Most people experience problems with their sleep at some point in their life. However, according to the NHS, over 30% of the UK population currently suffers from insomnia or other sleep disorders. Insomnia is defined as “difficulty initiating or maintaining sleep, or both”, and is linked to an inadequate quality or quantity of sleep. It typically results in functional impairment and low energy, or mood, while awake, with those affected experiencing significantly higher rates of relationship difficulties, poor energy, low mood and depression, amongst other wider health issues.
In 2011, The Charity, Sleep Matters, described poor sleep as “a seriously neglected public health concern”, following its report featuring data from the largest UK survey published. The report highlights that, far from being a minor irritation, sleep disorders expose sufferers to a significantly greater risk of health problems ranging from depression, anxiety and bipolar disorder to immune deficiency and heart disease. The UK Charity, The Mental Health Foundation, has also since published a report of the impact of sleep on health and wellbeing, further raising awareness of the importance of good sleep for overall quality of life.
Treating Insomnia with Acupuncture
Acupuncture uses a natural, gentle approach to help regulate sleep patterns. Increasingly Western medical research highlights how Acupuncture treatment reduces insomnia and anxiety, naturally without resorting to pharmacological or drug intervention, which is shown to have known disproportionate and often detrimental side effects. The research links acupuncture to a significant increase of nocturnal (night-time) endogenous melatonin secretion. Melatonin is a naturally produced hormone in the body and is important in the balance and regulation of the body’s natural circadian rhythms, as well as many other vital biological functions, including sleep.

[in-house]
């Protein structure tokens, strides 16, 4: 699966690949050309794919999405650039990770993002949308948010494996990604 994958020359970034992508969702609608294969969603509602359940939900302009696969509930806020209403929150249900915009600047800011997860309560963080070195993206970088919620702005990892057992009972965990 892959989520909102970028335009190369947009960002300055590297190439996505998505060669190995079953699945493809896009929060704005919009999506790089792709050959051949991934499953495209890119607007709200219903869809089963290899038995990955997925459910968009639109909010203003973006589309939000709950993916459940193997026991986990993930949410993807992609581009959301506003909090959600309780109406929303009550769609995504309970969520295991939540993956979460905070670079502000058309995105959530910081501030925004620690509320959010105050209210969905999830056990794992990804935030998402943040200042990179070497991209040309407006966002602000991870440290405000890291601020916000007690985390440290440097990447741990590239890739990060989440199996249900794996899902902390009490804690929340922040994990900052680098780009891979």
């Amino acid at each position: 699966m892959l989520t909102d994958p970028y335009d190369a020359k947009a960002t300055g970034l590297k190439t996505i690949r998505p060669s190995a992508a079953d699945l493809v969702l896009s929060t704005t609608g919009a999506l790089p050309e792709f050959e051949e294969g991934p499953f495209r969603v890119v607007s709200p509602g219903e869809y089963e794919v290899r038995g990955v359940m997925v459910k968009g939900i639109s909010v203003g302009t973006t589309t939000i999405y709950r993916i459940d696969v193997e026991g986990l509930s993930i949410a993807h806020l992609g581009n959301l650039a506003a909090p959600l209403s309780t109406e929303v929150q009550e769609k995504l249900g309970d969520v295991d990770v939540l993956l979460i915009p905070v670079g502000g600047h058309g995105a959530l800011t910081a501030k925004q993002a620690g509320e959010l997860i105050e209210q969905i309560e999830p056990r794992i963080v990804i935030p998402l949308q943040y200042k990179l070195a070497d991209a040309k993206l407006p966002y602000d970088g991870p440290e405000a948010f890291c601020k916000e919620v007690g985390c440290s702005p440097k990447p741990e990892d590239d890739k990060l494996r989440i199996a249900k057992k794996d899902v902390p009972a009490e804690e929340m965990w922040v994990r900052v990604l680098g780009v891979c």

The Well Body Good Sleep Clinic treats many patients every week who are suffering from insomnia, with excellent results. Treatment is uniquely personalised to your individual health and lifestyle, and includes a detailed Traditional Chinese Medicine (TCM) assessment including diagnostic pulse reading, tongue observation and gentle abdominal palpation. Other factors including lifestyle triggers, and simple relaxation techniques are also used to help reestablish good quality sleep and energy as quickly as possible. In addition to constitutional acupuncture treatment, during which patients relax for 20-30 mins, the appointment may also help you benefit from gentle auricular techniques, helping extend the ‘active treatment phase’ between each treatment session, using very small magnetic or press on ‘ear seeds’ taped to the ear, at specific active points, similar to those use for quitting smoking, or breaking addictions.
The Research: – how Acupuncture helps promote Sleep:
Journal of Neuropsychiatry and Clinical Neurosciences. (link: neuro.psychiatryonline.org)
This report shows how Acupuncture increases the release of Nocturnal Melatonin Secretion and relieves Insomnia and Anxiety. The report concludes that acupuncture treatment may be of value for some categories of patients with anxiety and/or insomnia.
Journal of Advanced Nursing (link: neuro.psychiatryonline.org)
This article highlights the positive effects of Acupuncture on patients with insomnia, and concludes that Acupuncture may be an effective intervention for insomnia.
Acupuncture can improve sleep quality in the elderly – The Journal of Chinese Medicine, February 2015
Brazilian clinicians report that acupuncture is effective for improving sleep quality and psychological distress in elderly patients with sleep problems. Forty-eight community-dwelling elderly patients were randomised to ten sessions of either verum or placebo acupuncture. Acupuncture was found to be highly effective for improving subjective scores of sleep quality depression and stress. However, immune and neuropeptide markers commonly associated with stress, sleep impairment and immunosenescence (the deterioration of the immune system due to ageing) did not show any changes in levels following the intervention. (Acupuncture for sleep quality, BDNF levels and immunosenescence: A randomized controlled study. Neurosci Lett. 2014 Dec 12;587C:35-40).